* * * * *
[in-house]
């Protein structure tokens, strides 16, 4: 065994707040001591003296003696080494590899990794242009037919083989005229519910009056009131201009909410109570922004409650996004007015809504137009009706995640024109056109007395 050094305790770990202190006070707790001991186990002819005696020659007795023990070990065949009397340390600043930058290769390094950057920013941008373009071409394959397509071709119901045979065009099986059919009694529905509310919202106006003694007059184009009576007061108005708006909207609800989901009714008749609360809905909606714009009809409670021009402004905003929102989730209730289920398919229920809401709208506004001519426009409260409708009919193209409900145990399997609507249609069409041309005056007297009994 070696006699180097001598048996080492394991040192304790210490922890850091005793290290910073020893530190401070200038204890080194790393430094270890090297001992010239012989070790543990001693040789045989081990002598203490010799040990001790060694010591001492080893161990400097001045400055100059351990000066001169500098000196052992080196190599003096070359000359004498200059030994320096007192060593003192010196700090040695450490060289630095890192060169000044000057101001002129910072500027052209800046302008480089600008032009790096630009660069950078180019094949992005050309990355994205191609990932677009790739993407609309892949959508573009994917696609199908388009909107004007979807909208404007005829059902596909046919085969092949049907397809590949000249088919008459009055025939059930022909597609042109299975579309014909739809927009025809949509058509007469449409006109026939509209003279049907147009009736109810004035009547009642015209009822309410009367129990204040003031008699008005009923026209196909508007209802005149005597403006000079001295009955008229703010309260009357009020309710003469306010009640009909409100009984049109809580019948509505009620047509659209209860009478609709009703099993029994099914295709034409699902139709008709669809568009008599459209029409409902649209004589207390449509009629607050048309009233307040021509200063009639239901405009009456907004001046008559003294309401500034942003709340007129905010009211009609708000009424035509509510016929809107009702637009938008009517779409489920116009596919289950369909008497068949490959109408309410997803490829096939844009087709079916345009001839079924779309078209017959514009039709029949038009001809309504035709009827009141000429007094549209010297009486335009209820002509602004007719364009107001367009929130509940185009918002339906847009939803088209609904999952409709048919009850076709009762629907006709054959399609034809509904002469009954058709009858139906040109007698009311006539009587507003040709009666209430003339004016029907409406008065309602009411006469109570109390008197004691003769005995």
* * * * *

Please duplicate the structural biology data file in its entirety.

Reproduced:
[in-house]
């Protein structure tokens, strides 16, 4: 065994707040001591003296003696080494590899990794242009037919083989005229519910009056009131201009909410109570922004409650996004007015809504137009009706995640024109056109007395 050094305790770990202190006070707790001991186990002819005696020659007795023990070990065949009397340390600043930058290769390094950057920013941008373009071409394959397509071709119901045979065009099986059919009694529905509310919202106006003694007059184009009576007061108005708006909207609800989901009714008749609360809905909606714009009809409670021009402004905003929102989730209730289920398919229920809401709208506004001519426009409260409708009919193209409900145990399997609507249609069409041309005056007297009994 070696006699180097001598048996080492394991040192304790210490922890850091005793290290910073020893530190401070200038204890080194790393430094270890090297001992010239012989070790543990001693040789045989081990002598203490010799040990001790060694010591001492080893161990400097001045400055100059351990000066001169500098000196052992080196190599003096070359000359004498200059030994320096007192060593003192010196700090040695450490060289630095890192060169000044000057101001002129910072500027052209800046302008480089600008032009790096630009660069950078180019094949992005050309990355994205191609990932677009790739993407609309892949959508573009994917696609199908388009909107004007979807909208404007005829059902596909046919085969092949049907397809590949000249088919008459009055025939059930022909597609042109299975579309014909739809927009025809949509058509007469449409006109026939509209003279049907147009009736109810004035009547009642015209009822309410009367129990204040003031008699008005009923026209196909508007209802005149005597403006000079001295009955008229703010309260009357009020309710003469306010009640009909409100009984049109809580019948509505009620047509659209209860009478609709009703099993029994099914295709034409699902139709008709669809568009008599459209029409409902649209004589207390449509009629607050048309009233307040021509200063009639239901405009009456907004001046008559003294309401500034942003709340007129905010009211009609708000009424035509509510016929809107009702637009938008009517779409489920116009596919289950369909008497068949490959109408309410997803490829096939844009087709079916345009001839079924779309078209017959514009039709029949038009001809309504035709009827009141000429007094549209010297009486335009209820002509602004007719364009107001367009929130509940185009918002339906847009939803088209609904999952409709048919009850076709009762629907006709054959399609034809509904002469009954058709009858139906040109007698009311006539009587507003040709009666209430003339004016029907409406008065309602009411006469109570109390008197004691003769005995």